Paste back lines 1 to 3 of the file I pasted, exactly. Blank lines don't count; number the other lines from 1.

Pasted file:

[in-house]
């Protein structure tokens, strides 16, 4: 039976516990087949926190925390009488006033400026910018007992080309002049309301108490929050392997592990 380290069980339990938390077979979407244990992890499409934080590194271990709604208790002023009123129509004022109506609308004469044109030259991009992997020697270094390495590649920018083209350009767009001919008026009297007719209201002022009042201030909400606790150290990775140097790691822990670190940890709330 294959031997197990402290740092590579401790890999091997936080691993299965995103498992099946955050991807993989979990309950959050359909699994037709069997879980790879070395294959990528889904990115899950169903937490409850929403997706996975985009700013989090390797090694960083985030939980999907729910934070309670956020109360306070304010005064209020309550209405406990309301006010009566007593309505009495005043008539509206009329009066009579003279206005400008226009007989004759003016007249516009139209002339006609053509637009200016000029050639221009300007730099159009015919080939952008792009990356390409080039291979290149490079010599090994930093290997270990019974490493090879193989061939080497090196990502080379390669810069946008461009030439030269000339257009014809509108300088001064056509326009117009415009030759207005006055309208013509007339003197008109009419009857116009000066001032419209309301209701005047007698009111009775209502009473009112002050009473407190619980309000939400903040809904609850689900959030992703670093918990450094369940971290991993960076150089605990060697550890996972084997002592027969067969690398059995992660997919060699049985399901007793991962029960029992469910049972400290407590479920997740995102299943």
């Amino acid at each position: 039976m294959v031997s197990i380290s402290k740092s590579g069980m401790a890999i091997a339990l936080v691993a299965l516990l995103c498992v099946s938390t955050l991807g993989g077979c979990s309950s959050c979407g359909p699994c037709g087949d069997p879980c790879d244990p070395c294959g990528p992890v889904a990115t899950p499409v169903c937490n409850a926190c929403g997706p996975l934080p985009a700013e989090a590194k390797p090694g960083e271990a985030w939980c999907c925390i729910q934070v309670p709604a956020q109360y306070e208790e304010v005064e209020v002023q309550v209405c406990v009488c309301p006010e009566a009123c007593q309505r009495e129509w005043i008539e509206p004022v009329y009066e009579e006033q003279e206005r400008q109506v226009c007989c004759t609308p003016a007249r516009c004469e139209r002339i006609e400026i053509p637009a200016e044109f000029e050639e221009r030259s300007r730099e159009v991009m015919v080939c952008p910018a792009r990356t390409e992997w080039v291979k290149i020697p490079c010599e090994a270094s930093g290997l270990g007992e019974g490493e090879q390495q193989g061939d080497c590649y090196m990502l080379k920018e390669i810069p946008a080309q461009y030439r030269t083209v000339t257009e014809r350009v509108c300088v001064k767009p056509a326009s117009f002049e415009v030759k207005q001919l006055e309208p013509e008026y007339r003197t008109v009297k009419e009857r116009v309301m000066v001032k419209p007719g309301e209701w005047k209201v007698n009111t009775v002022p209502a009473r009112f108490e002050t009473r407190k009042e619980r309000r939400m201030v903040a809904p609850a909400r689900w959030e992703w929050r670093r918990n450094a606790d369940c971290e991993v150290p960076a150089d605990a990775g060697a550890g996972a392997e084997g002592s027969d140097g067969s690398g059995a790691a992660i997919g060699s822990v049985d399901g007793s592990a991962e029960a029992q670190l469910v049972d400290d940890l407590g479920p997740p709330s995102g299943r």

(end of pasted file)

[in-house]
């Protein structure tokens, strides 16, 4: 039976516990087949926190925390009488006033400026910018007992080309002049309301108490929050392997592990 380290069980339990938390077979979407244990992890499409934080590194271990709604208790002023009123129509004022109506609308004469044109030259991009992997020697270094390495590649920018083209350009767009001919008026009297007719209201002022009042201030909400606790150290990775140097790691822990670190940890709330 294959031997197990402290740092590579401790890999091997936080691993299965995103498992099946955050991807993989979990309950959050359909699994037709069997879980790879070395294959990528889904990115899950169903937490409850929403997706996975985009700013989090390797090694960083985030939980999907729910934070309670956020109360306070304010005064209020309550209405406990309301006010009566007593309505009495005043008539509206009329009066009579003279206005400008226009007989004759003016007249516009139209002339006609053509637009200016000029050639221009300007730099159009015919080939952008792009990356390409080039291979290149490079010599090994930093290997270990019974490493090879193989061939080497090196990502080379390669810069946008461009030439030269000339257009014809509108300088001064056509326009117009415009030759207005006055309208013509007339003197008109009419009857116009000066001032419209309301209701005047007698009111009775209502009473009112002050009473407190619980309000939400903040809904609850689900959030992703670093918990450094369940971290991993960076150089605990060697550890996972084997002592027969067969690398059995992660997919060699049985399901007793991962029960029992469910049972400290407590479920997740995102299943």
């Amino acid at each position: 039976m294959v031997s197990i380290s402290k740092s590579g069980m401790a890999i091997a339990l936080v691993a299965l516990l995103c498992v099946s938390t955050l991807g993989g077979c979990s309950s959050c979407g359909p699994c037709g087949d069997p879980c790879d244990p070395c294959g990528p992890v889904a990115t899950p499409v169903c937490n409850a926190c929403g997706p996975l934080p985009a700013e989090a590194k390797p090694g960083e271990a985030w939980c999907c925390i729910q934070v309670p709604a956020q109360y306070e208790e304010v005064e209020v002023q309550v209405c406990v009488c309301p006010e009566a009123c007593q309505r009495e129509w005043i008539e509206p004022v009329y009066e009579e006033q003279e206005r400008q109506v226009c007989c004759t609308p003016a007249r516009c004469e139209r002339i006609e400026i053509p637009a200016e044109f000029e050639e221009r030259s300007r730099e159009v991009m015919v080939c952008p910018a792009r990356t390409e992997w080039v291979k290149i020697p490079c010599e090994a270094s930093g290997l270990g007992e019974g490493e090879q390495q193989g061939d080497c590649y090196m990502l080379k920018e390669i810069p946008a080309q461009y030439r030269t083209v000339t257009e014809r350009v509108c300088v001064k767009p056509a326009s117009f002049e415009v030759k207005q001919l006055e309208p013509e008026y007339r003197t008109v009297k009419e009857r116009v309301m000066v001032k419209p007719g309301e209701w005047k209201v007698n009111t009775v002022p209502a009473r009112f108490e002050t009473r407190k009042e619980r309000r939400m201030v903040a809904p609850a909400r689900w959030e992703w929050r670093r918990n450094a606790d369940c971290e991993v150290p960076a150089d605990a990775g060697a550890g996972a392997e084997g002592s027969d140097g067969s690398g059995a790691a992660i997919g060699s822990v049985d399901g007793s592990a991962e029960a029992q670190l469910v049972d400290d940890l407590g479920p997740p709330s995102g299943r």